He made his name in academia by criticizing a lucrative tax break for private-equity managers. Now Victor Fleischer is taking his anti-loophole thinking to Washington.
Fleischer will serve as a formal adviser to Democrats on the powerful Senate Finance Committee, a perch from which he says he’ll seek ways to close the so-called “carried interest” loophole -- and to curb other tax benefits.
Fleischer’s appointment is the clearest sign yet that some members of Congress want to eliminate the carried-interest break and tax private-equity managers’ income at ordinary rates. It also signals that congressional pushes for a tax overhaul will seek curbs on other special tax advantages as well.
“I will be working on carried interest, but that’s not the only thing, of course,” Fleischer, a professor of corporate tax law at the University of San Diego, said in a telephone interview. “It’s obviously going to go beyond private equity.”
His influence could grow considerably if Democrats win the majority in the Senate in November. Senator Ron Wyden, the Oregon Democrat who hired Fleischer, would take over as the finance panel’s chairman, replacing Republican Senator Orrin Hatch of Utah.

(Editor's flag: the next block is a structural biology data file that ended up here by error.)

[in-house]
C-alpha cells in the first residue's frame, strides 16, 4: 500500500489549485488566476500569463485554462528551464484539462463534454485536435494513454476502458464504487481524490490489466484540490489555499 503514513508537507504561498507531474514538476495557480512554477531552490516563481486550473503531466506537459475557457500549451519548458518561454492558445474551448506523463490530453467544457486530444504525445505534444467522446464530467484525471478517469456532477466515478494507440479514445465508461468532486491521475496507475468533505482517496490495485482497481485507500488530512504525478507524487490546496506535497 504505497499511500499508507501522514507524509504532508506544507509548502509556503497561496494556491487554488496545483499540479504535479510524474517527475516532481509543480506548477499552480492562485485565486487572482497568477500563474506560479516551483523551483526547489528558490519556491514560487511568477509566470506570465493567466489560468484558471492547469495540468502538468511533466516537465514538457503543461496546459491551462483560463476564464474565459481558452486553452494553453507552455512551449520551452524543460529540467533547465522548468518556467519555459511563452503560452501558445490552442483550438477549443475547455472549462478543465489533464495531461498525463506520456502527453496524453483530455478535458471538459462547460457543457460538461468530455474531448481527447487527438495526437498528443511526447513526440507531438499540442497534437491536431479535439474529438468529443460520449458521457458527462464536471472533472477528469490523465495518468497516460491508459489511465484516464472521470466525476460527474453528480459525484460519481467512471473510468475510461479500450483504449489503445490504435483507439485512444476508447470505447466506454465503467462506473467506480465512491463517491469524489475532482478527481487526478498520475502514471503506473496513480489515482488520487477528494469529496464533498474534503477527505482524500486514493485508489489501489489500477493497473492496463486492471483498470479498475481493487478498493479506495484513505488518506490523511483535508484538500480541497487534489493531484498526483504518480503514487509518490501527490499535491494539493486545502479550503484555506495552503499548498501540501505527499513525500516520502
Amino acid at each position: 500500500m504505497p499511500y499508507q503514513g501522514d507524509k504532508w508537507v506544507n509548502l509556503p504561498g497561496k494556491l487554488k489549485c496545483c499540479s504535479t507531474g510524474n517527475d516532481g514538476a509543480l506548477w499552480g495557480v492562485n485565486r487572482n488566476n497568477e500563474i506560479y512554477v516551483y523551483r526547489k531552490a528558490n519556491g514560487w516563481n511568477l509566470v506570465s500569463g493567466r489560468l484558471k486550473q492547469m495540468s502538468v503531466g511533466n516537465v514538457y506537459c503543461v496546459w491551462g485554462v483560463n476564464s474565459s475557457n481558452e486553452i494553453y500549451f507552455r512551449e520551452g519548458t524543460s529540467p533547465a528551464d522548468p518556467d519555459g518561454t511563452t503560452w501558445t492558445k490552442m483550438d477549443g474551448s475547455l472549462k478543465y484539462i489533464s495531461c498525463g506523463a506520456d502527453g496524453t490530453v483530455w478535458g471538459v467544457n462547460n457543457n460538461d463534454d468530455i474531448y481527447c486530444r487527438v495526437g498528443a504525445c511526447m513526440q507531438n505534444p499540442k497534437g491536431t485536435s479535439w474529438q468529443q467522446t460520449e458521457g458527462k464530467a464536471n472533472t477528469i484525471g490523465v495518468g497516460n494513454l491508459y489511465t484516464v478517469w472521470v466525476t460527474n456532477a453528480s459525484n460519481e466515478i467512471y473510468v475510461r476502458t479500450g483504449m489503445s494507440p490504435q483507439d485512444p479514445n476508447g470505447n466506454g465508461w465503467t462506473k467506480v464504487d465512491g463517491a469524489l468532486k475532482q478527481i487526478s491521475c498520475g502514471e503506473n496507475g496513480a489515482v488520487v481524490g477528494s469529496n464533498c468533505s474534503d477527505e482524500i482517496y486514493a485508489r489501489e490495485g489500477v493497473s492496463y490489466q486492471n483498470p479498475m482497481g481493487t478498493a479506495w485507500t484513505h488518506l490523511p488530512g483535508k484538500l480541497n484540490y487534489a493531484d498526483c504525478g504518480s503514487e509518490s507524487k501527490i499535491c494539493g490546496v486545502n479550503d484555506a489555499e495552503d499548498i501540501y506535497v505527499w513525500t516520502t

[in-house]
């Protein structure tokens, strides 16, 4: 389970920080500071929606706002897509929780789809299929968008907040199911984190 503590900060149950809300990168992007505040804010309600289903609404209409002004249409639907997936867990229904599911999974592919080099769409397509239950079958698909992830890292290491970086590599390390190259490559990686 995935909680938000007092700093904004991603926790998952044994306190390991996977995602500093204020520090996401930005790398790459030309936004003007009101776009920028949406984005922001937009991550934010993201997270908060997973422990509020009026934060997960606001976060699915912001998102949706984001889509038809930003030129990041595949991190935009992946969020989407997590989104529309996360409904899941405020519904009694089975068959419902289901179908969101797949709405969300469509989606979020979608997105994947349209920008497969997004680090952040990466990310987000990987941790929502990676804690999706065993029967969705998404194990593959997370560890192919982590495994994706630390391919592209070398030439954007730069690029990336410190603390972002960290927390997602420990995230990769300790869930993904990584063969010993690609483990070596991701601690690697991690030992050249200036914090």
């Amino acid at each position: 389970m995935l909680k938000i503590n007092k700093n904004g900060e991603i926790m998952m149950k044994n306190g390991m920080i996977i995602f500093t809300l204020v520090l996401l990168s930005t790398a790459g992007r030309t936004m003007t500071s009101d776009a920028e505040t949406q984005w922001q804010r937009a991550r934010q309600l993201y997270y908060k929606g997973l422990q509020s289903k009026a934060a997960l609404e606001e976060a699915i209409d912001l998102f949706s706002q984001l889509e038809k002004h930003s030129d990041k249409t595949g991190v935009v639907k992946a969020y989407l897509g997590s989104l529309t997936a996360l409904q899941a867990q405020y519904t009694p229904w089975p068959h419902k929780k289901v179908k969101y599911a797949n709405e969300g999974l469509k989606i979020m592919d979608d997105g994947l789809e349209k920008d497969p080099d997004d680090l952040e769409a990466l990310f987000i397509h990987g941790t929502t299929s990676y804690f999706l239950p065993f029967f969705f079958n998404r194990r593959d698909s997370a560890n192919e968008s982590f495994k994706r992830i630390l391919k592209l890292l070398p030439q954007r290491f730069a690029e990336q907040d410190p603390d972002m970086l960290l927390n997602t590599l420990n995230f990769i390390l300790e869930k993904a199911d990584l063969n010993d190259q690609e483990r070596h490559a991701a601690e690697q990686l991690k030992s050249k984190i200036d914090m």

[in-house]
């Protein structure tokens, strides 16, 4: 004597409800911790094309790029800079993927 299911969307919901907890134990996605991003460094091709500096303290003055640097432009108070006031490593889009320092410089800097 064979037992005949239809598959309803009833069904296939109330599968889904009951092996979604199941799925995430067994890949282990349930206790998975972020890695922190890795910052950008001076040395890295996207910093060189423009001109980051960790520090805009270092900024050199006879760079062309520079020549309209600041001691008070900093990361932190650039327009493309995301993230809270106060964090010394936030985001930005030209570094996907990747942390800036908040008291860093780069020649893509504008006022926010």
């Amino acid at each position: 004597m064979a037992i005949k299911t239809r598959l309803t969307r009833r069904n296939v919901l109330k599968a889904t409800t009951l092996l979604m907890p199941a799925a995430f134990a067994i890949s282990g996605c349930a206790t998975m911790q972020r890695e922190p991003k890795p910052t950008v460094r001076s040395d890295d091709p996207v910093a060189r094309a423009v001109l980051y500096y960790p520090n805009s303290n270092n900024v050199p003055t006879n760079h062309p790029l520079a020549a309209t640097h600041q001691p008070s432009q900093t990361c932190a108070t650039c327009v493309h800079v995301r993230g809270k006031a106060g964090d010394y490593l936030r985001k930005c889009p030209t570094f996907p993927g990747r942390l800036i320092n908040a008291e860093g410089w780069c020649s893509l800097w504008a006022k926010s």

“Carried interest” is Wall Street jargon for the chunk of profit paid to managers of private equity, real-estate and other funds. It’s typically 20 percent of a fund’s net gain. Some, including Fleischer, argue that the payments are compensation, like wages. Instead, they’re taxed at capital-gains rates -- as low as 23.8 percent. That’s well below the top rate for wages and other ordinary income, which is 39.6 percent. (Fund managers also typically earn an annual 2 percent fee.)
The arcane term blasted into the political mainstream last year, when both Donald Trump, the Republican presidential nominee, and Hillary Clinton, the presumptive Democratic nominee, called for taxing carried interest as ordinary income.
Trump’s memorable phrase, “hedge-fund guys are getting away with murder,” is somewhat off-base when it comes to describing carried interest. That’s because hedge funds tend to liquidate their investments much faster than private-equity funds, and to be eligible for the lowest rate on capital gains, investments must be held for more than a year.